Stinky is super excited for today’s adventure, especially as he and Periwinkle didn’t have one last week. He’s bouncing around the foyer waiting for Periwinkle’s arrival when she comes tumbling out of the teleportation tunnel. Before she can say a word, Stinky grabs her paw and leads her back into the tunnel for a quick trip to downtown Roanoke. When they arrive, Periwinkle is breathless from the quick turn-around. She is finally able to ask Stinky, “Where are we?”
The Virginia Museum of Transportation
“This is The Virginia Museum of Transportation, and we are going to visit the Queen of Steam,” Stinky replies.
Periwinkle gives him a quizzical look, to which Stinky does not respond. He just takes her paw and leads her through the building to the railroad tracks behind. That is when Periwinkle sees what he is referring to, and her mouth falls open in awe. ”Holy cow, Stinky, I think that is the biggest thing I have ever seen.”
The Queen of Steam
“That is the Norfolk & Western (N&W) Class J 611 Steam Locomotive, which was built here in the N&Ws East End Shops 73 years ago. It originally carried passenger cars between Norfolk, Virginia, and Cincinnati, Ohio, and also ferried the Southern Railway’s (SOU) passenger trains between Lynchburg, Virginia, and Bristol, Tennessee. The 611 has been in Pennsylvania for the past four years. It arrived back in Roanoke just 10 days ago,” Stinky explains.
A Tour & a Few Facts
As they walk toward the locomotive, Stinky tells Periwinkle that of the 14 J Class locomotives built between 1940 and 1950, the 611 is the only one still in existence. It was first retired from service in 1959. All the others were taken out of service in 1958 and 1959, as the railroad began to experiment with diesel-fueled locomotives. Upon retirement, the 611 was donated to the Museum.
In 1982, J611 was restored to operation by the Norfolk Southern Railway (NS), N&W’s successor. It became the main line star of the NS steam program. It pulled excursion trains throughout the eastern United States.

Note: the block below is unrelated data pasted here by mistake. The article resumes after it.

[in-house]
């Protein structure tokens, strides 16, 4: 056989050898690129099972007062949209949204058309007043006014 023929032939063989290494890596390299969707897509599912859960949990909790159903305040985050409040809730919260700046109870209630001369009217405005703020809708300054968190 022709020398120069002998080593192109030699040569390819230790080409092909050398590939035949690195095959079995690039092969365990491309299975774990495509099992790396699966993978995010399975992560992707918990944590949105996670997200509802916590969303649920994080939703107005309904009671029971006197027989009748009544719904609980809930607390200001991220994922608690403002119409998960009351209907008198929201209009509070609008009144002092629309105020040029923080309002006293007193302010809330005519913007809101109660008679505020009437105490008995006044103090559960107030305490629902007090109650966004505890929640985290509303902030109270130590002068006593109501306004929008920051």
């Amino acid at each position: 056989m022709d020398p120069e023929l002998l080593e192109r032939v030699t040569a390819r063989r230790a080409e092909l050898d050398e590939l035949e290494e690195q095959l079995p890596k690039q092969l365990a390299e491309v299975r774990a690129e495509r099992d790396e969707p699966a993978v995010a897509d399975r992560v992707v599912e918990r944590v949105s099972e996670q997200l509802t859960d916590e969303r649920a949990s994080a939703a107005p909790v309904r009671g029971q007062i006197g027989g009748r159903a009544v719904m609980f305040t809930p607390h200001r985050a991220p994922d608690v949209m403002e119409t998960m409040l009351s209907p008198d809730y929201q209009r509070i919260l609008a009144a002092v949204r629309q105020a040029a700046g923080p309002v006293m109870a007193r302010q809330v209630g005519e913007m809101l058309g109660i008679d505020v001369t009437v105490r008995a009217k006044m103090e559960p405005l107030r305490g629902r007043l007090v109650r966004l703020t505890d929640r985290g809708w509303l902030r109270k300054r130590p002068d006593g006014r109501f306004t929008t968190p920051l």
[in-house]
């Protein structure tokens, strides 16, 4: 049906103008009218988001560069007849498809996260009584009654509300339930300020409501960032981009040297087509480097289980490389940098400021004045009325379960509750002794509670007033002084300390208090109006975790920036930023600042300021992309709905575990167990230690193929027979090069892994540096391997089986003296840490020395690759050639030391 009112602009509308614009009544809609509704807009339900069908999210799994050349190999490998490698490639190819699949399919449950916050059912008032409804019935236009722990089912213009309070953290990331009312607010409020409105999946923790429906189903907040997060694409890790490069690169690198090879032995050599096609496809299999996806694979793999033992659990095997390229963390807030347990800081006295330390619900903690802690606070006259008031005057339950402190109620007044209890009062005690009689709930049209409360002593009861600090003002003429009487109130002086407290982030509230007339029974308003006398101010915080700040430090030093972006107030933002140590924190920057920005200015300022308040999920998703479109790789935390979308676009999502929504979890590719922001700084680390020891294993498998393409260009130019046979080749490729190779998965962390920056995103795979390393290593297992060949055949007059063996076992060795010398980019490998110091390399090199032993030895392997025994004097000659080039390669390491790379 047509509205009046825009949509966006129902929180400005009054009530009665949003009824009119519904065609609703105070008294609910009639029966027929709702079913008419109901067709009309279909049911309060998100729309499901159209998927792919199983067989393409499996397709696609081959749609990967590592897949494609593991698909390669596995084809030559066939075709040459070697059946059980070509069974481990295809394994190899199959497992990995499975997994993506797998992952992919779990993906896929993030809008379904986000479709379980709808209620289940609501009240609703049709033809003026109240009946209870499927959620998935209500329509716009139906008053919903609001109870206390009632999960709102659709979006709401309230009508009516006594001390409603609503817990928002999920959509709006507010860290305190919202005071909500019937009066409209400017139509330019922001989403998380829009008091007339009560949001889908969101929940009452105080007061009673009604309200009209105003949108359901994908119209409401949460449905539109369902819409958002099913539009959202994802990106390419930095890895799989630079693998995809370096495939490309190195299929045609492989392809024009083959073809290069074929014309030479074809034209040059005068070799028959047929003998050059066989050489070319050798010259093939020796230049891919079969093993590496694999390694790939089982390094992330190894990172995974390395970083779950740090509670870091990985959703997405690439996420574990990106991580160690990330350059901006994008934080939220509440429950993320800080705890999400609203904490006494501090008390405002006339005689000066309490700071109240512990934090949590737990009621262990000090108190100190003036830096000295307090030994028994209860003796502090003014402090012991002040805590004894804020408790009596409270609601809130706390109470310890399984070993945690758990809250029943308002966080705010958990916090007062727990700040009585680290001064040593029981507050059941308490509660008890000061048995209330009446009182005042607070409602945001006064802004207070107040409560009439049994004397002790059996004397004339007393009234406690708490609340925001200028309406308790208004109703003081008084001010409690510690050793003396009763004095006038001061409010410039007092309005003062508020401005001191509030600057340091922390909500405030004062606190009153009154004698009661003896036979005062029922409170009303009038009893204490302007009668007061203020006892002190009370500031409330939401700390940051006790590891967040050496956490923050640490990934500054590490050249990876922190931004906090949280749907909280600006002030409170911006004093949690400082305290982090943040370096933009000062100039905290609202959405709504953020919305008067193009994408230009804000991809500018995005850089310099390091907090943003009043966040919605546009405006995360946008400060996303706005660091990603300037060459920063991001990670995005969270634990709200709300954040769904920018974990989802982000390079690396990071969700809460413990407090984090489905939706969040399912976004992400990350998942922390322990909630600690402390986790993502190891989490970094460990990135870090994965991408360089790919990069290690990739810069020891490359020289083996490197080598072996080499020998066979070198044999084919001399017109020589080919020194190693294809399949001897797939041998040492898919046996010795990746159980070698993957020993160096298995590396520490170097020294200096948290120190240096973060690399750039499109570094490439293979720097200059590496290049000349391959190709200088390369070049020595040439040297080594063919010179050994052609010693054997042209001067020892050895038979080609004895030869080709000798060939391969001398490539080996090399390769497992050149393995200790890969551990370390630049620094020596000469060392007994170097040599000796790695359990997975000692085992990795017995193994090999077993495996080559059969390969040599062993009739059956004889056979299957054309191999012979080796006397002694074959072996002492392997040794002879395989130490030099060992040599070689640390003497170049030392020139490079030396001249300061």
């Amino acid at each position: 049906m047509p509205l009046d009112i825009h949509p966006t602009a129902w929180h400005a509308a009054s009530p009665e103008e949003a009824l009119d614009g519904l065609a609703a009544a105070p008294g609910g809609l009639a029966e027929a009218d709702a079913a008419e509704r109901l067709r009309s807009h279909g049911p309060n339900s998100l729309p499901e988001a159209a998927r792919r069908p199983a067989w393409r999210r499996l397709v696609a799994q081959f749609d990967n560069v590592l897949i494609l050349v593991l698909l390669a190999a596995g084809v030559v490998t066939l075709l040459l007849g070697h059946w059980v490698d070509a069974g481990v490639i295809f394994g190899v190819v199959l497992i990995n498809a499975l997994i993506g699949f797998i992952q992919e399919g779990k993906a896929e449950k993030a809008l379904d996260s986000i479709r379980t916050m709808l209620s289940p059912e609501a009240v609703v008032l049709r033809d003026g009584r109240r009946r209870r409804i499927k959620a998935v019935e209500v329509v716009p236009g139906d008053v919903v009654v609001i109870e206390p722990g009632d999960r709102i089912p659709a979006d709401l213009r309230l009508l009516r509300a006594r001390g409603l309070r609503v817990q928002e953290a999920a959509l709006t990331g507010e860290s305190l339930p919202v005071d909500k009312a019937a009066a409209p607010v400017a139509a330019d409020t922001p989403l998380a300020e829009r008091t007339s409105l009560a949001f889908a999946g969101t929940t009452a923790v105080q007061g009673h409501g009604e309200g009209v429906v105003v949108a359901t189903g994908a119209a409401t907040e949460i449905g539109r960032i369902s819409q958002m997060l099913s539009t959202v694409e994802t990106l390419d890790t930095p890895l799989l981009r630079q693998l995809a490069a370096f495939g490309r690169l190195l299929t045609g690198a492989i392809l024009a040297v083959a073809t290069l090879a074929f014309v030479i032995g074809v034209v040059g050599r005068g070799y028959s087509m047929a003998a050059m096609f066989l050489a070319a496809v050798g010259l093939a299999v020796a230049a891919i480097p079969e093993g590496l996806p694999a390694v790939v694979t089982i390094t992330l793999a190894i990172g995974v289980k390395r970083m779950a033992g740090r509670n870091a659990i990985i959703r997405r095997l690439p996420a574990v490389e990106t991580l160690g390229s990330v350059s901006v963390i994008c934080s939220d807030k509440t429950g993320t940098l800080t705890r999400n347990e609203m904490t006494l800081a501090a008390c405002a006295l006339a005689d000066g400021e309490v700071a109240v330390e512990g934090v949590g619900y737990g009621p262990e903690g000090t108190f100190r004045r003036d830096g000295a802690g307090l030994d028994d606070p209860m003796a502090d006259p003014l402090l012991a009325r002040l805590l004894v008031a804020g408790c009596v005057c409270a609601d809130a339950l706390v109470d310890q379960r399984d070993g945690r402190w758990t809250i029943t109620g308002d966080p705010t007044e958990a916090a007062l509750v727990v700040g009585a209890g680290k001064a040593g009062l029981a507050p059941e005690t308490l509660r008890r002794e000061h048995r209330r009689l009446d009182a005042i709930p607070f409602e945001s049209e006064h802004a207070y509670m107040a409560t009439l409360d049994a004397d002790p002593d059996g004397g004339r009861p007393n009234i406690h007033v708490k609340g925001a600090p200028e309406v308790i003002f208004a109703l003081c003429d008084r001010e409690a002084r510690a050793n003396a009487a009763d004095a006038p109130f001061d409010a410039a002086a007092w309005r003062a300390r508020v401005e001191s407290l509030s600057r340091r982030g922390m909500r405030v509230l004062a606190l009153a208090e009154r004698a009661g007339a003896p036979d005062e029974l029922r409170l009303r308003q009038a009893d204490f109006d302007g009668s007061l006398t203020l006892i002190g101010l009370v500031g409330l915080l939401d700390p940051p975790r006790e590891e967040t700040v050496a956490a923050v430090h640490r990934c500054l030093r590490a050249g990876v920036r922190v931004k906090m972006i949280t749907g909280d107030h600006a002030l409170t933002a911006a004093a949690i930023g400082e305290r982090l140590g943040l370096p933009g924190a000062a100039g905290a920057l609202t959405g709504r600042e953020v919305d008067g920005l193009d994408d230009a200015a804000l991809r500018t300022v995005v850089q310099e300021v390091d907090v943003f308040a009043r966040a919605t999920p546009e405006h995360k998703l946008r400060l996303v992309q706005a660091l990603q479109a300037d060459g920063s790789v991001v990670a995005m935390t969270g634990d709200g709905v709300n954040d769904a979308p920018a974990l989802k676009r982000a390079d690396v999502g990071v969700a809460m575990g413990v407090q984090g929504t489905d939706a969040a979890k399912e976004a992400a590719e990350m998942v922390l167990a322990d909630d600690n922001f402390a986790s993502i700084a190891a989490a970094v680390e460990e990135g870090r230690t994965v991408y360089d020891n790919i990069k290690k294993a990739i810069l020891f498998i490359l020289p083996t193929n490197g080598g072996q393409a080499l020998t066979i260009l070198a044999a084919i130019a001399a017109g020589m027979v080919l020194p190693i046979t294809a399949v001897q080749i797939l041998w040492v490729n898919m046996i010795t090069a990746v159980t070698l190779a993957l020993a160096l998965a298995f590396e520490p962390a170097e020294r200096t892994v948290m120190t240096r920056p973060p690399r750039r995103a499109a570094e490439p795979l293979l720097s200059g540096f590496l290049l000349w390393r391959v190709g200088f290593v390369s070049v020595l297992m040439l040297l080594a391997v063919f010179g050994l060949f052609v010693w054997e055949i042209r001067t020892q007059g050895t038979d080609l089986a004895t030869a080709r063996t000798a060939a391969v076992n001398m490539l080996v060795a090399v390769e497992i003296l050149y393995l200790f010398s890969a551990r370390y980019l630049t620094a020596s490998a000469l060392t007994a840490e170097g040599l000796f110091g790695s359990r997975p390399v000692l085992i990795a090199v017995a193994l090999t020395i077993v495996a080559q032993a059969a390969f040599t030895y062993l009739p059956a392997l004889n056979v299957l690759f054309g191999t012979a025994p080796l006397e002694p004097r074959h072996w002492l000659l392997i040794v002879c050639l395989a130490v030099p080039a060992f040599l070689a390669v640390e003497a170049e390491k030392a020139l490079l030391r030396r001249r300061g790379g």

“Wow, Stinky, these wheels are huge. How much do you think the locomotive weighs? It must be a lot if it needs such huge wheels.”
“Just the locomotive weighs 494,000 pounds which is equivalent to 224.1 tons,” Stinky tells Periwinkle.
“That number is so big, I find it incomprehensible,” replies Periwinkle
“Come on, Periwinkle, let’s check out the front.”
“Stinky, do you really think it is okay for us to climb up here?”
“These are actually steps behind us, and I don’t see any signs telling us we can’t,” Stinky tells Periwinkle. He also tells here that the streamlined appearance was designed by N&W Tool Supervisor, Franklin C. Noel.
The tabbies hop down after a few minutes to check out the inside of the locomotive.
Periwinkle starts to get nervous when she sees Stinky eyeing the controls. “Don’t you dare touch those. You do not know how to drive a train, and I am certain that would get us in trouble,” Periwinkle admonishes Stinky. She then asks him how fast the locomotive can go? Stinky tells her that the maximum speed is 80 to 110 miles per hour.